Friday, September 24th 2021, 4:15 pm - With temperatures reaching record highs for residents of the northern hemisphere, last month joins a triumvirate of the three hottest Augusts in the record books.
The latest tally of temperatures around the globe have placed August 2021 among the hottest months of August on record, while also closing out the hottest summer on Earth's continents we've seen so far.
Just one month after we lived through the hottest month ever recorded, the National Oceanic and Atmospheric Administration (NOAA) has logged August 2021 with an average global temperature of 0.9°C above the 20th century average. That makes it the sixth hottest month of August for the planet since record-keeping began 142 years ago. Based on their records, NASA agrees, but other agencies place it even higher in their standings. The Japanese Meteorological Agency (JMA) ranks it as 4th hottest (tied with August 2020), and Europe's Copernicus Climate Change Service says that it was actually 3rd warmest (tied with August 2017).
In addition, NOAA's report says that August capped a record-hot meteorological summer (June, July, and August, combined) across Earth's continents, beating out Summer 2016 by more than a tenth of a degree Celsius.
Meteorological summer temperature anomalies from 1880-2021. Credit: NOAA
Factoring in both land and ocean temperatures, though, NOAA says the season was tied with Summer 2019 as the 2nd hottest meteorological summer for the northern hemisphere. It was the 4th hottest summer, overall, for the globe.
Meteorological seasons differ slightly from the typical astronomical seasons we observe. Astronomical seasons track Earth's position relative to the Sun. So, they begin on the March equinox, the June solstice, the September equinox, and the December solstice. Since these dates occur towards the end of their respective month, the seasons don't match up perfectly with our calendar. On the other hand, meteorological seasons do line up with our calendar. This makes them of consistent length for comparison, and more easily tallied up by referencing monthly weather records. Winter is the coldest three months (December 1 to February 28/29) and summer is the hottest three months (June 1 to August 31). The two transition seasons fill in the gaps, with March 1 to May 31 as spring and September 1 to November 30 as fall.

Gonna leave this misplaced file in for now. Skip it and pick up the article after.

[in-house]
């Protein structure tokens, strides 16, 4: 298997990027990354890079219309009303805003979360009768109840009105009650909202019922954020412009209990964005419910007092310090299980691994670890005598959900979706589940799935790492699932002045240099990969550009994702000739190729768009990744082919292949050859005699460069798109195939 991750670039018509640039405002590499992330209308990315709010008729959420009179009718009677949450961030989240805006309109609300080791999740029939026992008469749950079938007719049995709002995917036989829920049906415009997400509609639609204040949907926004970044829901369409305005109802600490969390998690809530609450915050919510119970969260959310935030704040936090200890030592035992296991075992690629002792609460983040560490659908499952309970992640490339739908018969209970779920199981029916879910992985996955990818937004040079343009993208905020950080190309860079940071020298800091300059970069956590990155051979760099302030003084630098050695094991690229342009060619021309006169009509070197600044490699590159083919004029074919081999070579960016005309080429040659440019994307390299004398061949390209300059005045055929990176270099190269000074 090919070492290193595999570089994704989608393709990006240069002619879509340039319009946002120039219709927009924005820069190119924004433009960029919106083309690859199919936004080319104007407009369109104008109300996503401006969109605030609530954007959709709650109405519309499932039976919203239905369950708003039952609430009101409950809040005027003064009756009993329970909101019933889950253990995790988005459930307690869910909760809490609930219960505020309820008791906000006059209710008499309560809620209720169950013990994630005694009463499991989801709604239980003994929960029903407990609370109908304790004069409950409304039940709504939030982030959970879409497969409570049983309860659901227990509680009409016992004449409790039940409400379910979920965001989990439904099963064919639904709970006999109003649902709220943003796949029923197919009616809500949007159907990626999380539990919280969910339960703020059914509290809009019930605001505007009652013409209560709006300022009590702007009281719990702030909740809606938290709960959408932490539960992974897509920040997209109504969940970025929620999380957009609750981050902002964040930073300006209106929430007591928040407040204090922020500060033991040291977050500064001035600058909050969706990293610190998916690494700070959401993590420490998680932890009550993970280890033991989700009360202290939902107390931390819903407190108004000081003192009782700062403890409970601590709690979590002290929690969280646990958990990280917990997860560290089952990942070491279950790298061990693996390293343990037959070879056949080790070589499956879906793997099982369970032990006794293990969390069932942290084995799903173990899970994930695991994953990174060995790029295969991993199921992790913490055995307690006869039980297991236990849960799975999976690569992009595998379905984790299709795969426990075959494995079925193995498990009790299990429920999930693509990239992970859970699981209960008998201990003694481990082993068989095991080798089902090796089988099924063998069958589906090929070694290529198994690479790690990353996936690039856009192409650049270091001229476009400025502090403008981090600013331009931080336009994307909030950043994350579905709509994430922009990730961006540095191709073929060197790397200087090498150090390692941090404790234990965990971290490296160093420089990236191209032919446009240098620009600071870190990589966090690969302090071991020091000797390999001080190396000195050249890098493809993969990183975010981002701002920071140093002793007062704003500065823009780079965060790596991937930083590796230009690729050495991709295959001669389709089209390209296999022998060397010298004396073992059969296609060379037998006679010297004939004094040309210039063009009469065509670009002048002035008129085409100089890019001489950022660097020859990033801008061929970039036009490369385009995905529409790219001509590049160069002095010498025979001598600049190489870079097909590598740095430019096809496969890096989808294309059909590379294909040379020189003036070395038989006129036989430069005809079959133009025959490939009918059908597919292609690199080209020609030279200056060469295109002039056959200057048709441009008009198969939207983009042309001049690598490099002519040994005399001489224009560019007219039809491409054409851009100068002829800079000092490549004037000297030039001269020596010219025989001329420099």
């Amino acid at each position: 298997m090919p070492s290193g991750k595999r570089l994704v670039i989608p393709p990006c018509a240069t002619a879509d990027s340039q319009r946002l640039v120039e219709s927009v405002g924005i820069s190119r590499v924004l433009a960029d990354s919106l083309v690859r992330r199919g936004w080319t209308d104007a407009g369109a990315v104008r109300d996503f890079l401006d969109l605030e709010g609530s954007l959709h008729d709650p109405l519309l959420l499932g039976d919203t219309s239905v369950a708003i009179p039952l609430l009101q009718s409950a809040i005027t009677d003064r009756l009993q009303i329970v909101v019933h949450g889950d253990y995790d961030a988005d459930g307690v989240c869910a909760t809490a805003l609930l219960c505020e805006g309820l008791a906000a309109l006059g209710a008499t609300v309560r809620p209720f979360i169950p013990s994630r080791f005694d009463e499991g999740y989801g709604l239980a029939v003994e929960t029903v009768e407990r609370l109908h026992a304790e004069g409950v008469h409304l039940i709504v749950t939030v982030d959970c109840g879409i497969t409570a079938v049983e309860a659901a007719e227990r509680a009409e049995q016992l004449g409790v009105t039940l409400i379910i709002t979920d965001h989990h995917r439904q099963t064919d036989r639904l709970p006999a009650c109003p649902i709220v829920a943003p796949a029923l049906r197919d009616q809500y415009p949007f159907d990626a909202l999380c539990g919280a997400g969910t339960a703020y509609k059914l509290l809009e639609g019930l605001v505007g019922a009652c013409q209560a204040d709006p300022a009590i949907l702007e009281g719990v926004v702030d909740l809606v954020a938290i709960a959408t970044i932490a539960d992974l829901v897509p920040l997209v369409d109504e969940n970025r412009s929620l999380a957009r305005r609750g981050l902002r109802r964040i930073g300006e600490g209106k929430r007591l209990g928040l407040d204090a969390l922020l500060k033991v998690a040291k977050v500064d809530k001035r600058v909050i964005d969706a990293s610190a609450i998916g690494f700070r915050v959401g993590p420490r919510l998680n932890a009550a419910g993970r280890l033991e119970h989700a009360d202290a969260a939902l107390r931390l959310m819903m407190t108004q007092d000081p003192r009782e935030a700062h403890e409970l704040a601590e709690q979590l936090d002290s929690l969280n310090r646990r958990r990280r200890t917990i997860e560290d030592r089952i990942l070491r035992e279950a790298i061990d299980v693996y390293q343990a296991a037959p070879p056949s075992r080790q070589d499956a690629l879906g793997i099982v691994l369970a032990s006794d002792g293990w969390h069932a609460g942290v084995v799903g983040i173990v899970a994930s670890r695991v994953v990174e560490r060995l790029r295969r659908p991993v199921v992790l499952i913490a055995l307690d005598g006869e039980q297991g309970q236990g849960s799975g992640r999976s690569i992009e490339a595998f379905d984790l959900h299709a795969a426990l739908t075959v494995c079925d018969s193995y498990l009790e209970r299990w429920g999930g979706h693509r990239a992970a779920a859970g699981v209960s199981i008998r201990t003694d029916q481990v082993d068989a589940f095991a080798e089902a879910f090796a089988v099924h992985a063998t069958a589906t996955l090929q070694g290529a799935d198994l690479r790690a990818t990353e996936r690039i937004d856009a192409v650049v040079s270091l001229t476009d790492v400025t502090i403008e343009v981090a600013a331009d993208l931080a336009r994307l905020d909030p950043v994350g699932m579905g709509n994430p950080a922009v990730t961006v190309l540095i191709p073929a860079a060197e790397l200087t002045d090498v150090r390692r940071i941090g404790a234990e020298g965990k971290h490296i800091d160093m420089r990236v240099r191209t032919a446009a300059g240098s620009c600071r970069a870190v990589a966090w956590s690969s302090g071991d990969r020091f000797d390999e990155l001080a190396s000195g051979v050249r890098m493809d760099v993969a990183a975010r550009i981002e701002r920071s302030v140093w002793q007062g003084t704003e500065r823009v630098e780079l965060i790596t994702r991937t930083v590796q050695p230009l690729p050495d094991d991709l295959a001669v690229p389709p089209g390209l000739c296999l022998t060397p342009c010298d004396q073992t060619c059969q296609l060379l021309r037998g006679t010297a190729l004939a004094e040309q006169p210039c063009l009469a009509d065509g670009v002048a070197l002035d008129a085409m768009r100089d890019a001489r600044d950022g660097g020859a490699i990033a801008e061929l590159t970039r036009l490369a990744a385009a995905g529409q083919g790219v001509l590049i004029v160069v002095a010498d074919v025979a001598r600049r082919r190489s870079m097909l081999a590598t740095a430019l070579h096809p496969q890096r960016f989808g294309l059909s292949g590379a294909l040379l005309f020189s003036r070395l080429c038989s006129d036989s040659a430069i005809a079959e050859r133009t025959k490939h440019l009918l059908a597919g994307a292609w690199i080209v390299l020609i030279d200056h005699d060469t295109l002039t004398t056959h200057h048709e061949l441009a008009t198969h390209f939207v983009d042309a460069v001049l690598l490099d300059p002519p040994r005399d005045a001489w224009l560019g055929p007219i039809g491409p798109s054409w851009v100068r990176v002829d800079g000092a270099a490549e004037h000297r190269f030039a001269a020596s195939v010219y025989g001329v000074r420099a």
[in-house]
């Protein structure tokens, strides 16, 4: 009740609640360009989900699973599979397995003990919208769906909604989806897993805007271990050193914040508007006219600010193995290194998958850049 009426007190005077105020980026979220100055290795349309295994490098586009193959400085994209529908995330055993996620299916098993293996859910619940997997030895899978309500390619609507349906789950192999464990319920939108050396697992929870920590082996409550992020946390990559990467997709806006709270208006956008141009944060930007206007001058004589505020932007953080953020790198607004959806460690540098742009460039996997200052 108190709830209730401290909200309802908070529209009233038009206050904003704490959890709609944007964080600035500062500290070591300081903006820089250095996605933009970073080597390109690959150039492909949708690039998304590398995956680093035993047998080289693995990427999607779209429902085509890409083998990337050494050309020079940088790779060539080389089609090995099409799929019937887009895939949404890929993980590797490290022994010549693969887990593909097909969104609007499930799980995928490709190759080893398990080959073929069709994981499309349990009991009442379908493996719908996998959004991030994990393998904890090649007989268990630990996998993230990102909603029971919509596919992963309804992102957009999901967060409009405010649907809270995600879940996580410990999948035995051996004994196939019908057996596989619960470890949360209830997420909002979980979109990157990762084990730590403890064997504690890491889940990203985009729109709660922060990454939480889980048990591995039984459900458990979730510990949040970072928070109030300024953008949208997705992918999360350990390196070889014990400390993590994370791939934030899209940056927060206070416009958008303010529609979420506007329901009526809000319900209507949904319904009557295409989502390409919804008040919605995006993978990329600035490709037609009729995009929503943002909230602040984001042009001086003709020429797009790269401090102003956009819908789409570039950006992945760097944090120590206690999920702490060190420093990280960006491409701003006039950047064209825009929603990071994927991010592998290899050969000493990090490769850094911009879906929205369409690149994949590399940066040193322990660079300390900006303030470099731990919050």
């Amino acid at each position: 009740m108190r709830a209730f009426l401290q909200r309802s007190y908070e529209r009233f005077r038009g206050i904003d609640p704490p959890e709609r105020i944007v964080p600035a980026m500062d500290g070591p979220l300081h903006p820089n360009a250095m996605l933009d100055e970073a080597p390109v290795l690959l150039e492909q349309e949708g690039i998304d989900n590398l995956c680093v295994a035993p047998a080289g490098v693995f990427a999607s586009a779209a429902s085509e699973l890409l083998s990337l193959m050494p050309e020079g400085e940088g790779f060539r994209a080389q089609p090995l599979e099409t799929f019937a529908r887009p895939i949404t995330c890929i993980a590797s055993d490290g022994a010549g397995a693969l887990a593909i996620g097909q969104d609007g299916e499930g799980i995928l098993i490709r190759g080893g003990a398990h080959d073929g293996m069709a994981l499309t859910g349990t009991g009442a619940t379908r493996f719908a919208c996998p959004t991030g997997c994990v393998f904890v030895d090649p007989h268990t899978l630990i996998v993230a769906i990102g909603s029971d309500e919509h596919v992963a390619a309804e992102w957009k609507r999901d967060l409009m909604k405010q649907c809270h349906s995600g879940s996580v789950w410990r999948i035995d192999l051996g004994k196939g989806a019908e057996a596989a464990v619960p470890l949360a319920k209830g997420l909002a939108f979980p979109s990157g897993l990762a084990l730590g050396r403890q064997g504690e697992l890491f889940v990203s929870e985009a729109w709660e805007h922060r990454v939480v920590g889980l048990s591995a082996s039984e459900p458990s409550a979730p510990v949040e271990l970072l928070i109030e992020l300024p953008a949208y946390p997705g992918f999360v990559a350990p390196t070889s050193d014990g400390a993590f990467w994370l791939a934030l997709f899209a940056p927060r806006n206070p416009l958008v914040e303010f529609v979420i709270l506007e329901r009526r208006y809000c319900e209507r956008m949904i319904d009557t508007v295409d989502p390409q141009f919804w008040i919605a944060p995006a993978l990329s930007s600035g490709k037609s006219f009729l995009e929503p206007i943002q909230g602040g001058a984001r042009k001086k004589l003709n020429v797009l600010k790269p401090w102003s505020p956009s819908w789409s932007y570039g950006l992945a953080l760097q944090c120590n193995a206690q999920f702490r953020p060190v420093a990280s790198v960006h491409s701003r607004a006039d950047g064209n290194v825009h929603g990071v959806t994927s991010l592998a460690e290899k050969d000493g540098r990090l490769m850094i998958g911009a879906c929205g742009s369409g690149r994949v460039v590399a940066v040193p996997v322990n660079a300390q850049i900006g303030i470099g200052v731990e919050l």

Regionally, NOAA's report ranked August 2021 as the second-warmest August on record for Asia, and the third-warmest for Africa. Meanwhile, over North America, South America, and Oceania, the month ranked among the top-10 warmest months of August. Across Europe, NOAA ranks this as the coolest August since 2008, but Copernicus' data tells a different story. They say it placed as the warmest month of August in their records, beating out the previous warmest (a tie between 2010 and 2018) by a narrow margin.
Globally, nine of the 10 warmest Augusts have occurred since 2009, according to NOAA. Under the influence of one of the strongest El Niño events ever recorded, August 1998 still rounds out their complete top-10 list.
This graph compares year-to-date temperature anomalies for 2021 (black line) to the ten warmest years on record. Each month along each trace represents the year-to-date average temperature anomaly. In other words, the January value is the January average temperature anomaly, the February value is the average anomaly of both January and February, and so on. Credit: NOAA NCEI
Based on monthly temperatures so far this year, 2021 stands little chance of ranking within the top five hottest years. However, it is certain to count among the top-10 in the record books.